If I can just get to the weekend I can catch up then and no-one will know.

Fear stops sharing, innovation, creativity, collaboration, compassion, kindness. It stamps out the sparks of new ideas, partnerships, magic, excellence and adventures.

In short, it’s a total buzz-kill.

Now, you don’t want to be rid of your fear altogether. There’s the traffic and the kettles to worry about, after all. But you do want to show it who is boss. You want to tap your fear on the shoulder, have it turn round to face you. Look it firmly in the eye and use your best, most commanding teacher voice to say:

You do not decide what I do.

Stop whispering your poison in my ear.

I will choose where I go.

The kettles and the traffic are all yours, but everything else- you will stand down.

Keep looking until your fear looks away first.

Now you are in charge. You get to decide.

But remember, your fear is wily. It has many faces. So keep asking yourself:

Is this my fear talking?

Why am I not willing to give this a go?

Remember that your fear will apply the brakes whenever you let it, so stay in motion. Be restless. Don’t get cosy. Keep looking, wondering, searching. Be curious. Get to know your fear’s tells. What are the triggers that cause you to grind to a halt? What makes you nervous? Prickly? Defensive? Find out then push through. Push through. Push through. Stay in motion.

Remember you are not alone. There’s a muckle community of educators out there, all pushing through together. The fear doesn’t go away but it doesn’t ever get to be the boss.

You are the one who decides.

So get to know your fear. Keep it in its place. Challenge it. Sign up to a TeachMeet. Write a blog post. Get into work tomorrow and try something new.

Remember, succeed or fail, it’s all just learning, it’s all just finding out. It’s a privilege to be here, so just gie it laldy and make it interesting.

Have a great week.


Love and Nonsense⤴

from @ Know it, Show it

When I had my first baby, my Gran gave me a little poem in a frame. It’s by Ruth Hulbert Hamilton and it goes like this:

 

Cleaning and scrubbing can wait ’til tomorrow

For babies grow up we’ve learned to our sorrow,

So quiet down cobwebs and dust go to sleep

I’m rocking my baby, and babies don’t keep.

 

I used to look at that little poem as I breastfed my daughter amidst the chaos of washing, nappies, toys and general debris that consumes a household when a new baby arrives. Those words calmed me, helped me to control the rising panic I felt when I looked around the room at all the things I had still to do. Those words helped me to focus on what mattered, helped me to relax and listen to the gentle rhythm of sucking and swallowing and the little heartbeat pressed against my own.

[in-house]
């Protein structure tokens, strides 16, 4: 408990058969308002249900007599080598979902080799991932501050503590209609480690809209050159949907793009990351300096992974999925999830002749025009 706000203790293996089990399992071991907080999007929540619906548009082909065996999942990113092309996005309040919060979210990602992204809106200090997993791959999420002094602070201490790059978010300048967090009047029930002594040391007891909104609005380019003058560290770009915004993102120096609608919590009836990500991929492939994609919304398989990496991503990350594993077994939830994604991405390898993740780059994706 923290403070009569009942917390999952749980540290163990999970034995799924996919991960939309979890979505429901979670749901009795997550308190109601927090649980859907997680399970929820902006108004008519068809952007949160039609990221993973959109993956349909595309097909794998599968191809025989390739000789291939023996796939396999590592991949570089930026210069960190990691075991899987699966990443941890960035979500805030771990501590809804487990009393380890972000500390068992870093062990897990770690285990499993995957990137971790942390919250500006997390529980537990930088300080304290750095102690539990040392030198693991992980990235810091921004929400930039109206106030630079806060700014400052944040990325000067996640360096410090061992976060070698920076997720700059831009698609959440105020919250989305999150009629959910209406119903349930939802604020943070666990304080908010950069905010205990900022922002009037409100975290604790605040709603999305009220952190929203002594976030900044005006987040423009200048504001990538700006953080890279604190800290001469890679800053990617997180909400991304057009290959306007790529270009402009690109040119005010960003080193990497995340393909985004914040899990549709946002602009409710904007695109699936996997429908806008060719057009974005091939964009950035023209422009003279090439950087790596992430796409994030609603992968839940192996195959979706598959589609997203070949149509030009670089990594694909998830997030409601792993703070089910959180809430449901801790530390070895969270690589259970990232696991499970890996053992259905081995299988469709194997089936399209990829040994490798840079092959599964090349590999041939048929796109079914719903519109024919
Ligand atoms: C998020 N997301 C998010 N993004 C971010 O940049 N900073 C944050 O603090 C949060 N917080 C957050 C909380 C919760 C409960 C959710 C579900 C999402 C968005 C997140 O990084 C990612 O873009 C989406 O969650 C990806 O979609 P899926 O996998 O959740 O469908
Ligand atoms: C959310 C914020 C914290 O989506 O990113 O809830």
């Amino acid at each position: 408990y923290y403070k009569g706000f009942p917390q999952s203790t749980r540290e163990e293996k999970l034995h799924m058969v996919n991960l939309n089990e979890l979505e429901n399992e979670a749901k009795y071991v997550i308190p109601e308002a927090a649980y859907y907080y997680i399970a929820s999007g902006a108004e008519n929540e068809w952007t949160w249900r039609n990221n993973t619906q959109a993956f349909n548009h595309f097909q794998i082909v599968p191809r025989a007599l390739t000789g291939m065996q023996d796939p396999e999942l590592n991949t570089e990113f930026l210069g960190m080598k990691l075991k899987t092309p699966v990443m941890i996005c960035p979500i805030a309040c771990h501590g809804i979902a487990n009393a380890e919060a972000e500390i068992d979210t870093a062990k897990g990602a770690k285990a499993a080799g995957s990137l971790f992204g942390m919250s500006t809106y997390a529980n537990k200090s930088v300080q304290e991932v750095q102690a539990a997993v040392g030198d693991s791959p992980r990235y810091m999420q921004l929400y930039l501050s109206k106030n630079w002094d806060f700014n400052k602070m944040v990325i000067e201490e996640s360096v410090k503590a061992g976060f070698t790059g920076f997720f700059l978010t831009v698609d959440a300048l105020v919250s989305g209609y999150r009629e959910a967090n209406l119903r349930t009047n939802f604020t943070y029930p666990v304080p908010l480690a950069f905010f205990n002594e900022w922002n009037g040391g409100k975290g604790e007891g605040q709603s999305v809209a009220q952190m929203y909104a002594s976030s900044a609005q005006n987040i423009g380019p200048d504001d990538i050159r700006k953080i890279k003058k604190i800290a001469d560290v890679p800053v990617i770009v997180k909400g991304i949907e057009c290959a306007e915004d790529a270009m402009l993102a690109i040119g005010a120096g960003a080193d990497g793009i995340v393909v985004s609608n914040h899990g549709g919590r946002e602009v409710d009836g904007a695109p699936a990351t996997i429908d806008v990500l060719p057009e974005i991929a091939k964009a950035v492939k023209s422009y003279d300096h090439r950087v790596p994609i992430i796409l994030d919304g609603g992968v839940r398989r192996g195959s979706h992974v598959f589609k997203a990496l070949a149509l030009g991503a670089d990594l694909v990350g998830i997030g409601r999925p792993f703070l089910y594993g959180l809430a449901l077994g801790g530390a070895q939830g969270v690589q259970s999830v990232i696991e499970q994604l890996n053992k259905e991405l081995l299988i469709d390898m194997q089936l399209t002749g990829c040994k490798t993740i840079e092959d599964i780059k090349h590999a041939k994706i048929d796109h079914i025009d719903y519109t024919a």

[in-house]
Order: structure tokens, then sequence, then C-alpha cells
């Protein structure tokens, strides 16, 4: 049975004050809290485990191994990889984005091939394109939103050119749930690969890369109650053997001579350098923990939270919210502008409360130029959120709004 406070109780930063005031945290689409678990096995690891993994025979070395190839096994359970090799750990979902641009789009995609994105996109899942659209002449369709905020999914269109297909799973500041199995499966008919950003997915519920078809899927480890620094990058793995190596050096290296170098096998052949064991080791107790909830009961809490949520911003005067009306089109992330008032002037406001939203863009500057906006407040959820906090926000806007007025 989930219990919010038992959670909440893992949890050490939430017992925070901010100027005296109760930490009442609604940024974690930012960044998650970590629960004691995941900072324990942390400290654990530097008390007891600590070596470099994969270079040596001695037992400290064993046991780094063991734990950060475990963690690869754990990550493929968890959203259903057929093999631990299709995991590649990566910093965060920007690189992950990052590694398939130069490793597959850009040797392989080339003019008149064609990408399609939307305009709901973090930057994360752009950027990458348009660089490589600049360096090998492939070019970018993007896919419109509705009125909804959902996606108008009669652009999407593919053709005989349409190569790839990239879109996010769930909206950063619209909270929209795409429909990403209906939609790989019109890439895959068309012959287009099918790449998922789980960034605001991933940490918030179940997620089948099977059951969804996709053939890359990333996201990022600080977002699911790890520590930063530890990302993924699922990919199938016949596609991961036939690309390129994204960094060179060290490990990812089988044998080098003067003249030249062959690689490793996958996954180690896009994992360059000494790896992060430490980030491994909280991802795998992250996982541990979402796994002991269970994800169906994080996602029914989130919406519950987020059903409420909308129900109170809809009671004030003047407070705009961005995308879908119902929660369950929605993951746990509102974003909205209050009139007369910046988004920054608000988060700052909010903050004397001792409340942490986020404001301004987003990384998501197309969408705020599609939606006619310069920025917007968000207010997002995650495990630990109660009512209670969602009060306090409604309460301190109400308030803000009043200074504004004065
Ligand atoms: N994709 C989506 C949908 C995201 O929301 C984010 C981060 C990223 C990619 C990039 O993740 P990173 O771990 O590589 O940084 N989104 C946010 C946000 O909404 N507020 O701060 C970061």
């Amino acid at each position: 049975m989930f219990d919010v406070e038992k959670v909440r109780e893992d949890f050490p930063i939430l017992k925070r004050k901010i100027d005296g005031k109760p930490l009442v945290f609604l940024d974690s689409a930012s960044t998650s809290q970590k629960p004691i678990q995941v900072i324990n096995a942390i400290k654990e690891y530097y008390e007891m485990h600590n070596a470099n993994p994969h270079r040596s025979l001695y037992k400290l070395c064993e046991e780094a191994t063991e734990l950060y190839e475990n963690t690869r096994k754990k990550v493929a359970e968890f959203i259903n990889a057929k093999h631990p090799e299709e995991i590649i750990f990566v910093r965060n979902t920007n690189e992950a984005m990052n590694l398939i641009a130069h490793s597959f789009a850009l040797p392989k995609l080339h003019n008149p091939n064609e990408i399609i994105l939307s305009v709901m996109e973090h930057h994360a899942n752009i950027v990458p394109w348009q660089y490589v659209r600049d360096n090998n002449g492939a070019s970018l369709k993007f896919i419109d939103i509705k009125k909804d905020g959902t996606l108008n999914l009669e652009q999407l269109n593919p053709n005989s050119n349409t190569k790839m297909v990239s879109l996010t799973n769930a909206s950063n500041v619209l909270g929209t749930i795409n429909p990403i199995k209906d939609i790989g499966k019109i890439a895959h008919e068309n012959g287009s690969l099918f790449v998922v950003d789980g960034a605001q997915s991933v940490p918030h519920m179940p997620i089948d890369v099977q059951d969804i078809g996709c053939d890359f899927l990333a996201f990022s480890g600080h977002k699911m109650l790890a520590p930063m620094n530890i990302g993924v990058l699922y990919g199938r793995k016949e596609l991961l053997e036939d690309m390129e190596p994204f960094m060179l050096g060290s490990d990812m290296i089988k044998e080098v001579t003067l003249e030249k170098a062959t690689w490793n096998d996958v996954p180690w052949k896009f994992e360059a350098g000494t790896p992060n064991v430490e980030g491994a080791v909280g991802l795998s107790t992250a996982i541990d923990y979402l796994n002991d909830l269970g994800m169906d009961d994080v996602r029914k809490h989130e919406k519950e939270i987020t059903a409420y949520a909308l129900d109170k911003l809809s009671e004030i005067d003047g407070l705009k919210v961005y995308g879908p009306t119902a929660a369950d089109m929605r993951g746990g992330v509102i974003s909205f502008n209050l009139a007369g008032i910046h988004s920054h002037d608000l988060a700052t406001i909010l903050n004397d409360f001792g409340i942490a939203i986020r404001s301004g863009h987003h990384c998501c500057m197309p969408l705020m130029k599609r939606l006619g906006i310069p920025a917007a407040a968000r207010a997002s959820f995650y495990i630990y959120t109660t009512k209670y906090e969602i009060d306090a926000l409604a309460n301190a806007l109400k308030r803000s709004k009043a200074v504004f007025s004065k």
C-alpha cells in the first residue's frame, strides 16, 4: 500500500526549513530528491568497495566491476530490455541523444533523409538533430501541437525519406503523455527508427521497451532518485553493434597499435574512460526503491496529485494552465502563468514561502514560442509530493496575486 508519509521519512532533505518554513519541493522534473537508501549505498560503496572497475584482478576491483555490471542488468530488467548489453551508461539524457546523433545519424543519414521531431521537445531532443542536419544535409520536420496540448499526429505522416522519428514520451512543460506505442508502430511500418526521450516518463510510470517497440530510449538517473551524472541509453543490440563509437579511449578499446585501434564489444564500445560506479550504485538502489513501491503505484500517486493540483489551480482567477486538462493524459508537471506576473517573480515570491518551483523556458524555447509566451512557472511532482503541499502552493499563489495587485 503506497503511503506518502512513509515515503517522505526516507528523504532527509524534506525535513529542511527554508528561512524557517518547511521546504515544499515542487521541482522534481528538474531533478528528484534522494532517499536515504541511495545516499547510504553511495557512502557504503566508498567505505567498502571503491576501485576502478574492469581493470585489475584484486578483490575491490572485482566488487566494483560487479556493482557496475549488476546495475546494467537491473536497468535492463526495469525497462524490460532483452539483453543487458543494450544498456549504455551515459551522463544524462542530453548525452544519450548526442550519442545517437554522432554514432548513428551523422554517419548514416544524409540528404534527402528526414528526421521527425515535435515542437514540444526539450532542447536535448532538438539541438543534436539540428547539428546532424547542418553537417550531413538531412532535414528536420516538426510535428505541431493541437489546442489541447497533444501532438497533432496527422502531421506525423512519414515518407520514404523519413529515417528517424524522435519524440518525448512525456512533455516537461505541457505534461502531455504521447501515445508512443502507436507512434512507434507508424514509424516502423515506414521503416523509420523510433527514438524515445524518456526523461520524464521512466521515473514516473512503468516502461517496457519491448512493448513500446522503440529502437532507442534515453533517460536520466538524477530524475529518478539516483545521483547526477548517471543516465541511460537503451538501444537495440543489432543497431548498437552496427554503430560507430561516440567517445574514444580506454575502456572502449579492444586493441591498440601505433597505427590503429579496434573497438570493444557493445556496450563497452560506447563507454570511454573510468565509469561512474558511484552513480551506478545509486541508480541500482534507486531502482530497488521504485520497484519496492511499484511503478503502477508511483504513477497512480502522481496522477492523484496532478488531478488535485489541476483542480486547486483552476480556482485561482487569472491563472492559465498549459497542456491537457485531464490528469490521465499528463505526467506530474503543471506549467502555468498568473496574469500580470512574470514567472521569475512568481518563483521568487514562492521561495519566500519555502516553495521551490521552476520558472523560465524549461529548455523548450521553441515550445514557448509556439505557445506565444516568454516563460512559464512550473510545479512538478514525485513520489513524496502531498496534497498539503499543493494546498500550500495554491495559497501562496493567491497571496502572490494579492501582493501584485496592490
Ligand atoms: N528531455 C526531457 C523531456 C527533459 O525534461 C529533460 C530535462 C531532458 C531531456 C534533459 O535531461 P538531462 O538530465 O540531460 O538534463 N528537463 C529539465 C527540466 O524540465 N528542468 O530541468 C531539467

When my second daughter arrived seventeen months later, that little poem helped me see past the devastation wrought by my almost-toddler, the fact I’d slept for three hours in the last twenty four, the knowledge I hadn’t washed my hair in five days. Those words helped me remember that actually, none of that nonsense matters when you are rocking your baby, because your actions are carved out of pure, undistilled love. It is this love that you prioritise over all other things, that you must fight fiercely to protect in the face of your ever-growing to do lists.

The poem reminded me that these moments with your baby do not last; you must grasp then and cherish them because soon your baby will be a baby no longer. These little moments of pure love and connection will be gone.

I was at the Into Headship launch conference this week, listening to @louisemac talk about how we must lead with love. Her assertion that we must not be afraid of the word, that love is the most powerful change agent in the world.

How then, do you lead with love? For me, that question can be reframed as this:

How do you tamp down all the nonsense and focus on the moments with your learners that really matter?

Because these moments are just as fleeting in the classroom as they were with my wee girls- your class is yours for a heartbeat and then they are gone, on to new adventures without you. How do you ensure your time together makes a difference, that you use that time as wisely as possible?

Also speaking at #IH2016, @johnswinney shared his vision for a teaching profession unencumbered by bureaucracy, liberated to teach. He talked about ‘getting rid of the background stuff’ that gets in the way of brilliant teaching and learning. New guidance from the government promises to deliver this.

He also talked about the ‘collective autonomy’ of teachers, the importance of Scotland not just producing leadership clones that all operate in the same way. Rather, he suggested we need to embrace what’s excellent about what we do and work together to find our own way. I have long been a believer that the answer lies with teachers. That if we can just harness our collective power as a profession and speak with one voice about what truly matters in education, we will be unstoppable. Go check out TeachMeet Connect if you agree.

This to me, is about focusing on what matters about what I do and protecting it. It might not be exactly the same as what you choose to focus on. I might prioritise one aspect and you another, and that’s ok, as long as we are always guided by doing the very best for our learners. John Swinney urged us to find our own ‘North Star’; to know where we are going and why and to protect that path fiercely from anything that slows our progress.

So here’s my challenge to you this week:

Decide what matters.

Protect what matters.